Proposed privatization of public services in West Nipissing comes at high cost - CUPE



    NORTH BAY, ON, July 21 /CNW Telbec/ - Proposed privatization of public
services in the municipal and hospital sectors will come at a high cost to
residents of West Nipissing, including the loss of good local jobs and
potential health risks, according to the Canadian Union of Public Employees
(CUPE) Ontario.
    "The municipality of West Nipissing and Mayor Joanne Savage are mistaken
if they think money will be saved by replacing public service workers and
contracting out those services to private operators," said Sid Ryan, President
of CUPE Ontario. "It's been proven over and over again in municipalities
across Canada that privatized services cost more and deliver less, and result
in the loss of good jobs."
    Ryan says that because private operators must make a profit, many employ
non-union, low-waged workers who get no benefits or pensions, making it hard
for them to raise a family with dignity and security. Ryan and local advocates
are also concerned that the West Nipissing General Hospital is contracting out
housekeeping jobs to private operators as people retire.
    "Studies in Britain show that when private companies take over the
cleaning of medical facilities, infections rise dramatically among patients,"
said Ryan. "With Ontario experiencing a rise in deaths from the C. difficile
superinfection, hospitals must do more like Burlington's Joseph Brant has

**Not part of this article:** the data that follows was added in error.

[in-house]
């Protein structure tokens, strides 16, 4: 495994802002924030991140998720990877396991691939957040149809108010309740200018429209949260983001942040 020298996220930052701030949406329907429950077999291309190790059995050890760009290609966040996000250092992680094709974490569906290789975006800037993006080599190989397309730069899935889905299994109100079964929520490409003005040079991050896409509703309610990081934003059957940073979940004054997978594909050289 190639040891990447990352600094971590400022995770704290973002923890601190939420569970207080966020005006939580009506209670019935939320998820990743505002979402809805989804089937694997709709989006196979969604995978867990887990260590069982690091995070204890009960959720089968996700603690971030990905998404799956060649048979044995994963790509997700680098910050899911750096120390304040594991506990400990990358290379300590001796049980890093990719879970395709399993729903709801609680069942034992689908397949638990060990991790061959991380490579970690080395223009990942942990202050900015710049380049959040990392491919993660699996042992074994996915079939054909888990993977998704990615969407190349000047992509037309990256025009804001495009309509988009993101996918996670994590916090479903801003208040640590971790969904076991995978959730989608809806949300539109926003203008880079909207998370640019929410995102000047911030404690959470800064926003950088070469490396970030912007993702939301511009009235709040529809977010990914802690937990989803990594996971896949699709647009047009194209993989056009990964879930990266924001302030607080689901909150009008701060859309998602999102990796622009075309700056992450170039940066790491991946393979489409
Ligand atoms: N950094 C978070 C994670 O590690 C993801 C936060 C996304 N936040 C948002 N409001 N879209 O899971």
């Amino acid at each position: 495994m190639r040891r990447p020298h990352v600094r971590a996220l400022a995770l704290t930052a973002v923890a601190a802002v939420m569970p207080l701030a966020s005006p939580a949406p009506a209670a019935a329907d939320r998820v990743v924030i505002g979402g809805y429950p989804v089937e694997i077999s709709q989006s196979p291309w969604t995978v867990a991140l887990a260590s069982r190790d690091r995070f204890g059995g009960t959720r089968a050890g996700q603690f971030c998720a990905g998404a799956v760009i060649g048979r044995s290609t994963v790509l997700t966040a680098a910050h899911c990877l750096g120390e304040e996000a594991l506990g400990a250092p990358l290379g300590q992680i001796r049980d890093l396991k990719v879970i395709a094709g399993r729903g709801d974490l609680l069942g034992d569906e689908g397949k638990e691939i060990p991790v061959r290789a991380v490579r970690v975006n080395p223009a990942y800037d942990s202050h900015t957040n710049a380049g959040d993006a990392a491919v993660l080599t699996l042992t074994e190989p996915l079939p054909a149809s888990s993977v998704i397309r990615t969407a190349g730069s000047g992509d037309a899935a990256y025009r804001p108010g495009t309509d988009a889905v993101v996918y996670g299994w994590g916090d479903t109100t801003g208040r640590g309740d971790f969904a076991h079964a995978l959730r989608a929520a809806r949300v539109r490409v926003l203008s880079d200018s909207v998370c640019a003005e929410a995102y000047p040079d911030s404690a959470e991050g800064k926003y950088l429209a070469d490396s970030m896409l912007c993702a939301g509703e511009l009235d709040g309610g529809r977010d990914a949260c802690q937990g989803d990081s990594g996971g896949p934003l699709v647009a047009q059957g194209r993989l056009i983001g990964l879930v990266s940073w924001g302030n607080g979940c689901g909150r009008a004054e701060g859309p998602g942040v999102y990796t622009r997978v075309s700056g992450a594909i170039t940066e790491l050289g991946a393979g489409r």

done, instead of cutting back and contracting out cleaning services."
Following the death of 62 patients from C. difficile, Joseph Brant hospital
established a standard of cleaning each patient's room twice a day and added
$1 million into hiring more cleaning staff and providing them with better
disinfectant. He said that's the direction West Nipissing General should be
taking, not contracting out cleaner to for-profit operators.
    Tonight, CUPE Ontario is putting on a free rock concert with Trooper in
Sturgeon Falls to celebrate and bring home the importance of public services
in building and strengthening communities.
    Ryan said the Trooper event, which is the first of a series of 'Rock for
Public Services' concerts across the province, are meant to remind communities
that their hard-earned tax dollars have built, paid for and delivered public
services. "Residents need to stand up for quality public services and not let
politicians sell them off through privatization, contracting out or relocation
of these jobs and services," he added.




For further information:

For further information: Sid Ryan, CUPE Ontario President, (416)
209-0066; Collette Proctor, CUPE Rep, North Bay, (705) 662-1613; Valerie
Dugale, CUPE Communications, (647) 225-3685

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Canadian Union of Public Employees - Ontario Regional Office

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